I definitely think the Jaguars deserve a portion of the credit for the economic growth.

I wish this site had a "Like" button.

Adam White

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Re: Jaguars State of the Franchise 2018
« Reply #257 on: June 13, 2018, 02:19:26 PM »
It isn't 50/50, but I'll admit it isn't 100/0 either.  We do seem to pick up a large portion of expenses the team specifically benefits from while they get to buy into projects that produce revenue outside of the Jags core business.  That isn't a good deal for the City.  The Jags have doubled in value since Khan bought them due in large part to the deals he has worked with the City, but will we see any of that money when the team is sold someday?  Nope - that is public debt for private wealth creation at its worst.

Well, if we’re talking about the latest round, the Jaguars spent over $90M, and the COJ’s contribution was capped at $45M. That seems quite a lot like 50/50 to me.


You may wish to revisit your math.
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Kerry

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Re: Jaguars State of the Franchise 2018
« Reply #258 on: June 13, 2018, 02:22:38 PM »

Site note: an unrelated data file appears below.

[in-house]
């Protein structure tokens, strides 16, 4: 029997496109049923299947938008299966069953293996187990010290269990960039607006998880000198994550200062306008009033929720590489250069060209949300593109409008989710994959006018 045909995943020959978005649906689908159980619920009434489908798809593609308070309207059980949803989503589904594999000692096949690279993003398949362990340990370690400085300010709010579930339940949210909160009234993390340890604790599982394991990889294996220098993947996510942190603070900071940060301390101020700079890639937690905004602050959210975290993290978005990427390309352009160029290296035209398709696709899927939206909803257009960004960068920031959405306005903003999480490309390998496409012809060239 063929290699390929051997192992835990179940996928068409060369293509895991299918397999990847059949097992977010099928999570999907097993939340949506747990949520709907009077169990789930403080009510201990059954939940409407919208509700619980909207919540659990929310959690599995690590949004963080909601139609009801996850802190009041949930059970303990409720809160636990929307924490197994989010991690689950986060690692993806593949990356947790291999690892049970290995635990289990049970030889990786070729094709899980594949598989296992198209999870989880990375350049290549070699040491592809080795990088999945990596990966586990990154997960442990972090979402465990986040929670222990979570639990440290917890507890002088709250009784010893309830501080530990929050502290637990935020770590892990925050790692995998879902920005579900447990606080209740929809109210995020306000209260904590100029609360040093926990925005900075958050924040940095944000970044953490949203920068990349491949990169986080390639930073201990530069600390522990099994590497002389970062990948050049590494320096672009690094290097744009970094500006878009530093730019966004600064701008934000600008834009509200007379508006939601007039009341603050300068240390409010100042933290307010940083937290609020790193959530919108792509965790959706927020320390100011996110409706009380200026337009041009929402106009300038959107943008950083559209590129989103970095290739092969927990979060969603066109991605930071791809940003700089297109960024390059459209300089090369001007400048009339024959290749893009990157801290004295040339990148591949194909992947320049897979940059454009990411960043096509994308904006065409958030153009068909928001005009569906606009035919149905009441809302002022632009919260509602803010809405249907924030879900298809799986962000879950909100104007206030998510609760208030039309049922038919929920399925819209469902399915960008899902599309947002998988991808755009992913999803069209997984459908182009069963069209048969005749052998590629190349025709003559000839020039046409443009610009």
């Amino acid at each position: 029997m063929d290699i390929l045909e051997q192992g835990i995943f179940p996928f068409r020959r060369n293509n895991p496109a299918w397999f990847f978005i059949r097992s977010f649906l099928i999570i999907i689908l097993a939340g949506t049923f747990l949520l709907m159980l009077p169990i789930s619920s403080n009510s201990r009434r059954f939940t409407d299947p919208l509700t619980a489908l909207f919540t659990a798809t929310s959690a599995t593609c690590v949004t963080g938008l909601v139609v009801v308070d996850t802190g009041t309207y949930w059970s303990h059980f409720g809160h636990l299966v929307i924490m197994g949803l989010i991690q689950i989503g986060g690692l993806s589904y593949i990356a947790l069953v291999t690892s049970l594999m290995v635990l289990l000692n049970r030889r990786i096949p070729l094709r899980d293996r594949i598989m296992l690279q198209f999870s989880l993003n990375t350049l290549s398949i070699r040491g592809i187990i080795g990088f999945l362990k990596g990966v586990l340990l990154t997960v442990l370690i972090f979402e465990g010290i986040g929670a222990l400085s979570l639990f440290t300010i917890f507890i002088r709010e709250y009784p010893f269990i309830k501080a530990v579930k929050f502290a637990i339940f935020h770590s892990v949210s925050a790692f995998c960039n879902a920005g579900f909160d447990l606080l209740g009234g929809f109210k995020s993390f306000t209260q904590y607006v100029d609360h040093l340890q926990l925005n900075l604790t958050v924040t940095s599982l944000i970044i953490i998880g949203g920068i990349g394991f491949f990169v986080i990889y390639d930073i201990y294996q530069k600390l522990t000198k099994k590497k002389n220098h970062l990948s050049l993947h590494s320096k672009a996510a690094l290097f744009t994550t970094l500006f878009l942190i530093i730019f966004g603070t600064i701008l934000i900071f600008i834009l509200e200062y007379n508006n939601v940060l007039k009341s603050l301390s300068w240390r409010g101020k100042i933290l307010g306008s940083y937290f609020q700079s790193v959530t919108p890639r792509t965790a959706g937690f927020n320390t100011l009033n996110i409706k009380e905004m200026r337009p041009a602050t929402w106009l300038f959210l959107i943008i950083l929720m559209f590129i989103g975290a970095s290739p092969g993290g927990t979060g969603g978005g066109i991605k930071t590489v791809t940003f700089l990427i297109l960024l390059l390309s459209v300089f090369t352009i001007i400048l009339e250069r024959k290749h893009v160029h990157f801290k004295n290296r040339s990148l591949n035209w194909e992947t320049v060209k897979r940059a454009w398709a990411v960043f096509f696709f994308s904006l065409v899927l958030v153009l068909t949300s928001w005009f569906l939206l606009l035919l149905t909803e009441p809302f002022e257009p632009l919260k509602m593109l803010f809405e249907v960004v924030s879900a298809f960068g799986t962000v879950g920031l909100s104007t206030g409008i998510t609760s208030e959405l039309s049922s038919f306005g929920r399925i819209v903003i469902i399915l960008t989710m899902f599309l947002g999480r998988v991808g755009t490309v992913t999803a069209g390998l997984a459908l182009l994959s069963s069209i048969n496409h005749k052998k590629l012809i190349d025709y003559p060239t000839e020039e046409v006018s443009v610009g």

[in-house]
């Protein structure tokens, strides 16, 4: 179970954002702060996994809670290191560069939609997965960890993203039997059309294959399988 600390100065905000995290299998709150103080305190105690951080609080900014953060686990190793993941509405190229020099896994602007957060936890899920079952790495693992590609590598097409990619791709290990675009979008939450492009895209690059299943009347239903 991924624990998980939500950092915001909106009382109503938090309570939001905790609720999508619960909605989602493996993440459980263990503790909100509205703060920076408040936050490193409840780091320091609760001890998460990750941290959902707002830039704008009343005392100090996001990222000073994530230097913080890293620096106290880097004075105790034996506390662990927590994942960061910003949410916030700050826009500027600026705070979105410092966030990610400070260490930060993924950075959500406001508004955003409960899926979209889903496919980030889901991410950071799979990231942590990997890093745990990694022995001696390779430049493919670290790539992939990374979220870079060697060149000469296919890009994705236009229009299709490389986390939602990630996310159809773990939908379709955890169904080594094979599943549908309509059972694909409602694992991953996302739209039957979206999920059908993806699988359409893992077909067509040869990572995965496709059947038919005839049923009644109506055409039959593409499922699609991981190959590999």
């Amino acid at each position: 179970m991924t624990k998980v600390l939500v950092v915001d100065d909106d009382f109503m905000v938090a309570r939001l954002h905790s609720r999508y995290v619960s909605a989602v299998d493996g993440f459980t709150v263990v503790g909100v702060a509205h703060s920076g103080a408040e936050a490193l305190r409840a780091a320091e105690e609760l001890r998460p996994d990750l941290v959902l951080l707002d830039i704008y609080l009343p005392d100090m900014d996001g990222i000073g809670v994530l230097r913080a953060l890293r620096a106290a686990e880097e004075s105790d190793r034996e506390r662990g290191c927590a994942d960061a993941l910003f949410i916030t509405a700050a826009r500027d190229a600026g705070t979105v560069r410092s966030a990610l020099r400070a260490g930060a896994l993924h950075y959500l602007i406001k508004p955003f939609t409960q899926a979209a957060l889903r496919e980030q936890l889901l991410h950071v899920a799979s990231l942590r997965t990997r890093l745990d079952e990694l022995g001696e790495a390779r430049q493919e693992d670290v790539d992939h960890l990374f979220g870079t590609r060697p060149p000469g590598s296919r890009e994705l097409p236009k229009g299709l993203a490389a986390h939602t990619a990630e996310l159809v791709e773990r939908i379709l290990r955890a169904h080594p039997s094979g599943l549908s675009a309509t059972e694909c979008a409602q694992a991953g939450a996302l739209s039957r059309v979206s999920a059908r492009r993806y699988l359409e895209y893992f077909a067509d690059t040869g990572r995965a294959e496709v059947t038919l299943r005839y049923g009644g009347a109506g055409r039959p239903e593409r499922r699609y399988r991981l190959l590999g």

Yes I am sure.  Your quote is about bold events and the amphitheater, not the stadium.  The events I was talking about were all in the football stadium.  Your opinion is your opinion about football and cancer, you can choose to like or not like either.  I am just giving you facts.

Well, I kind of look at all the Khan enterprises as a collective unit.  They are only divided up for contract, tax and accounting reasons but for all practical purposes - they are all one entity.  They all have the same mission.
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Adam White

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Re: Jaguars State of the Franchise 2018
« Reply #259 on: June 13, 2018, 02:25:01 PM »
While I’d certainly wouldn’t mind having the economic growth of Austin, I definitely don’t want to be in Richmond’s or Norfolk’s shoes in terms of growth.

I definitely think the Jaguars deserve a portion of the credit for the economic growth.

Maybe their lack of economic growth is because they're in VA. Or maybe it's because they start with letters that come later in the alphabet. Both 'hypothoses' are just as reasonable as randomly assuming that the presence of a professional football team is the reason for purported better growth on the part of Jax.